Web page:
As a Still Photography Specialist, you will play an integral part in the Air Force communications strategy. After attending an intense 12-week training course on the intricacies of photography, you will begin your role in documenting Air Force activities. You will shoot everything from portraits to mission aerial shots. Your assignments will change often and can take you around the world, so you will face new challenges every day.
Some newspapers and magazines hire photo editors who review photos for publication and make technical corrections such as adjustments in resolution, size, color and contrast using photo editing software such as Adobe Photoshop.
Television, Video, and Motion Picture Camera Operators and Editors
Workers acquire their skills through on-the-job or formal postsecondary training. Operate television, video, or motion picture camera to photograph images or scenes for various purposes, such as TV broadcasts, advertising, video production, or motion pictures.
Photographic Process Workers and Processing Machine Operators
A decline in employment is expected as digital photography becomes commonplace. Most receive on-the-job training from their companies, manufacturers' representatives, and experienced workers. Job opportunities will be best for individuals with experience using computers and digital technology. Perform precision work involved in photographic processing, such as editing photographic negatives and prints, using photo-mechanical, chemical, or computerized methods.
Portrait photography is a more specialized form that requires artistic flair. Most portrait photographers are largely self-employed so business skills are necessary to keep a studio running. There are no educational requirements to be called a professional photographer. The ability to take pictures that people are willing to buy is the key to success in this genre.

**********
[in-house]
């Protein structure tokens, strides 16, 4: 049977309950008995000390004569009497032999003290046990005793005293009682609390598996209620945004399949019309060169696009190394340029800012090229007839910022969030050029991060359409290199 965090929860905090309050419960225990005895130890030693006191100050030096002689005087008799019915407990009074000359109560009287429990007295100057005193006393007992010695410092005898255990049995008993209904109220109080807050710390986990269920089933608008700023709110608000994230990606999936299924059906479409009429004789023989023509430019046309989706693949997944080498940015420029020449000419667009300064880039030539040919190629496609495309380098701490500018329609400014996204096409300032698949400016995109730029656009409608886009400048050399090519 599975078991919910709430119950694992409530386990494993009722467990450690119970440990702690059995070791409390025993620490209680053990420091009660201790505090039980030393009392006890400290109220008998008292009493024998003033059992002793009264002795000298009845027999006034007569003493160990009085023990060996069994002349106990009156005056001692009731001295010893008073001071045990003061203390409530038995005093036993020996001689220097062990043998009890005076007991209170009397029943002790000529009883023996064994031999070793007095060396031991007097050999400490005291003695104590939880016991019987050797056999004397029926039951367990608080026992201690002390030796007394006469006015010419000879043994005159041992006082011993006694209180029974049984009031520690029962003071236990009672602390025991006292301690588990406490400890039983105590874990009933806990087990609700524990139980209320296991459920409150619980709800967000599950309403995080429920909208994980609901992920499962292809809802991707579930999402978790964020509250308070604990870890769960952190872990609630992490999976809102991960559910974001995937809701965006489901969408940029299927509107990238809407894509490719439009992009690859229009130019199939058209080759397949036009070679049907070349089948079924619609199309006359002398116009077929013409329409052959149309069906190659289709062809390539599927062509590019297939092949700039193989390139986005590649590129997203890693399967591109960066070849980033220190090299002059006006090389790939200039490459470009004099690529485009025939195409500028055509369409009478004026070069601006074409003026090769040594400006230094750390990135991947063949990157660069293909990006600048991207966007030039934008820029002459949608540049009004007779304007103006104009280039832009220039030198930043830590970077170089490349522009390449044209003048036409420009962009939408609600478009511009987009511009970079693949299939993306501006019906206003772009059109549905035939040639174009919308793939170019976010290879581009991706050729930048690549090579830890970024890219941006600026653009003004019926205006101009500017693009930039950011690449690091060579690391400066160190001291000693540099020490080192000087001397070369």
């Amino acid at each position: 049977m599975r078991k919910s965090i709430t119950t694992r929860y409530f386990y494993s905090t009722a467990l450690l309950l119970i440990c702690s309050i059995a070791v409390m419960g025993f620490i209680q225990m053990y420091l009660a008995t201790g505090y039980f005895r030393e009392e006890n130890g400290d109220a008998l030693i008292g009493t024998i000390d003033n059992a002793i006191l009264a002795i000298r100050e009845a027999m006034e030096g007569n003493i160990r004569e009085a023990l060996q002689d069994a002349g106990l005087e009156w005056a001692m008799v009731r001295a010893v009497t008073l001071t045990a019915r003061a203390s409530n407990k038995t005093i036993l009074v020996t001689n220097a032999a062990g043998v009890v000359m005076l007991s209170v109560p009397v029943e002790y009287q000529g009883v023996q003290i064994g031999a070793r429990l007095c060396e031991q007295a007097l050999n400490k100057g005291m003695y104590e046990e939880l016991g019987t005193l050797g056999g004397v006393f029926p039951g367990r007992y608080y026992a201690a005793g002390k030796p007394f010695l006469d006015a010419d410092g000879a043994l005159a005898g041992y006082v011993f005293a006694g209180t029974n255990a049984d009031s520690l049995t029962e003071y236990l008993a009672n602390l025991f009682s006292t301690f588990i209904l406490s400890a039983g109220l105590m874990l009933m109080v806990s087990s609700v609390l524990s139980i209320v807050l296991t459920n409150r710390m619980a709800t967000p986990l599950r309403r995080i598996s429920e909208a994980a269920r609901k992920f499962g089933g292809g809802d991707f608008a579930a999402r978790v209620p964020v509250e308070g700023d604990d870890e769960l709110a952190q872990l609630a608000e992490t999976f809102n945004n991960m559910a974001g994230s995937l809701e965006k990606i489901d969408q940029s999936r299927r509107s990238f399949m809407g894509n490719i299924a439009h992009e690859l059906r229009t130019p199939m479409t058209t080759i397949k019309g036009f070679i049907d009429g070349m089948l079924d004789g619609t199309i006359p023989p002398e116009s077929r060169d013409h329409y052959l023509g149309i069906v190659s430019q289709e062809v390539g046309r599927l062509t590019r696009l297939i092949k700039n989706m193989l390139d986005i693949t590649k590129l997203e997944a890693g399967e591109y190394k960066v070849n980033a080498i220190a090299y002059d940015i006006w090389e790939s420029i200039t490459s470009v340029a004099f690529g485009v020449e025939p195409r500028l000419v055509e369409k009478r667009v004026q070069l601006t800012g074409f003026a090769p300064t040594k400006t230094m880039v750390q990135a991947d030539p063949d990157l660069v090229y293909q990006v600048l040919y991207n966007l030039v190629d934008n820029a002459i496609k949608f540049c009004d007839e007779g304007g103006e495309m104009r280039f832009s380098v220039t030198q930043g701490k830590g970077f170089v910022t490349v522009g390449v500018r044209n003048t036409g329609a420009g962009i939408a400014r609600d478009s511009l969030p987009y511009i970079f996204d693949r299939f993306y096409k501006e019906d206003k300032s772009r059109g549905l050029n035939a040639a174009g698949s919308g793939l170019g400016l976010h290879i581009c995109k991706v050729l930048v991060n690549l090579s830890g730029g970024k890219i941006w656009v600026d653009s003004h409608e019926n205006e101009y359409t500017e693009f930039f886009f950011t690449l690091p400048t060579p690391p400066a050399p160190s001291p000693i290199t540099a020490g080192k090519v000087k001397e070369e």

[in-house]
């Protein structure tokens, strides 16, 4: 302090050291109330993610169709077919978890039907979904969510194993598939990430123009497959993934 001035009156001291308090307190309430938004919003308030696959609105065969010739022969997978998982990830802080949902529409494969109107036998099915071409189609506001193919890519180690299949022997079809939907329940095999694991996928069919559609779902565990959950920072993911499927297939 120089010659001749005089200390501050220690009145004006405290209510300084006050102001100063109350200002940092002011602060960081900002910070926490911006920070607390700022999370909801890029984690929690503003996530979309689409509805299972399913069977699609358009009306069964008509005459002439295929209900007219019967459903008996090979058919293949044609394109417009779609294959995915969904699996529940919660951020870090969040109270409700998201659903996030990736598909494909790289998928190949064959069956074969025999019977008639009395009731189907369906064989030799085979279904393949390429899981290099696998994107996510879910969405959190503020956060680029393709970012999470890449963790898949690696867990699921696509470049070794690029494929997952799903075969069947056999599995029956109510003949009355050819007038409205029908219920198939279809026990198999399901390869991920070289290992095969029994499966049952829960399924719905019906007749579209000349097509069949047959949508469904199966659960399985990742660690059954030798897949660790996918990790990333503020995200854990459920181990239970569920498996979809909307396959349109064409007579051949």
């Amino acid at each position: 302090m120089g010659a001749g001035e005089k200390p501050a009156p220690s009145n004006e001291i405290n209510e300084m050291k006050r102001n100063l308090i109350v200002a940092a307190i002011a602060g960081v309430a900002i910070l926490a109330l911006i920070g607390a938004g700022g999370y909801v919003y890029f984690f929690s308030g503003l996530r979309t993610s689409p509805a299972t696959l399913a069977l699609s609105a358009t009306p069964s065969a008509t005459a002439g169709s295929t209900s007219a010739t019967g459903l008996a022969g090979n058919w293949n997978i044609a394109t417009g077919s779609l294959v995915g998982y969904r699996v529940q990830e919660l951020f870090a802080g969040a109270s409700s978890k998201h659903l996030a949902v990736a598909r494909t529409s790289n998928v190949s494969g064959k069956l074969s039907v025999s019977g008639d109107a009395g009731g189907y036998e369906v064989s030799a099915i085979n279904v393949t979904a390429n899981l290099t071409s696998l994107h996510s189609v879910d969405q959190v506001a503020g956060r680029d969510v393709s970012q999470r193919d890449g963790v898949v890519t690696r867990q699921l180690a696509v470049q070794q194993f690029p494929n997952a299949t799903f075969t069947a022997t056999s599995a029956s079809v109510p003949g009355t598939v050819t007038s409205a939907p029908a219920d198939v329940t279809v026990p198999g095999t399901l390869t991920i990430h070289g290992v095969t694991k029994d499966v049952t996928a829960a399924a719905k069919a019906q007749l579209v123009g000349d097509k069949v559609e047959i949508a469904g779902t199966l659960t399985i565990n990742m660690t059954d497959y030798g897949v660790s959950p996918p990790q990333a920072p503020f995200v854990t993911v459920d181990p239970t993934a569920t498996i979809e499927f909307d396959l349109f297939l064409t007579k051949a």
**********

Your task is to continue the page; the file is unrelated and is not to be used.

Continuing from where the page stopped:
Industrial or Commercial Photography
Commercial or Industrial photographers work in different areas of media, such as books, catalogs or advertisements. Subjects vary from buildings to cars to landscapes. These images are usually captured on location so the ability to travel is a job requirement. Training and degree requirements vary as most positions are filled by freelancers in this occupation.
Studio photographers, also known as portrait photographers, specialize in posed pictures of people. They often focus on specific types of events, such as weddings, parties or school photos. They work either in their studio or on location. Many studio photographers own their business and oversee sales and marketing, billing, hiring and supply purchases. Plus, they must be organized to keep up with scheduling and record keeping.
From buildings to couture dresses, commercial and industrial photographers take pictures of diverse subjects. Their work appears on the covers and pages of magazines and catalogs, and in corporate and consulting reports. Commercial photographers include engineering, architectural, advertising and fashion photographers. An engineering photographer, for example, captures photos of factory equipment for operating manuals. An advertising photographer clicks images of products for marketing and promotional campaigns. Architectural and landscape photographers take pictures of buildings and land, sometimes from the air in a plane or helicopter.
Photographers also work in a variety of lesser-known fields. Scientific photographers use microscopes to capture scientific or medical images. University photographers work for larger four-year colleges, taking portraits of students, professors, buildings or events for press releases and school publications. Fine art photographers sell their work to galleries, consumers, interior designers, community centers and other organizations. Among all photographers, fine art photographers have the most creative freedom, but because they sell work piece by piece, they need business management skills.
Throughout the time we were at the meeting, Henry took different perspective shots. Here are some of my favorites: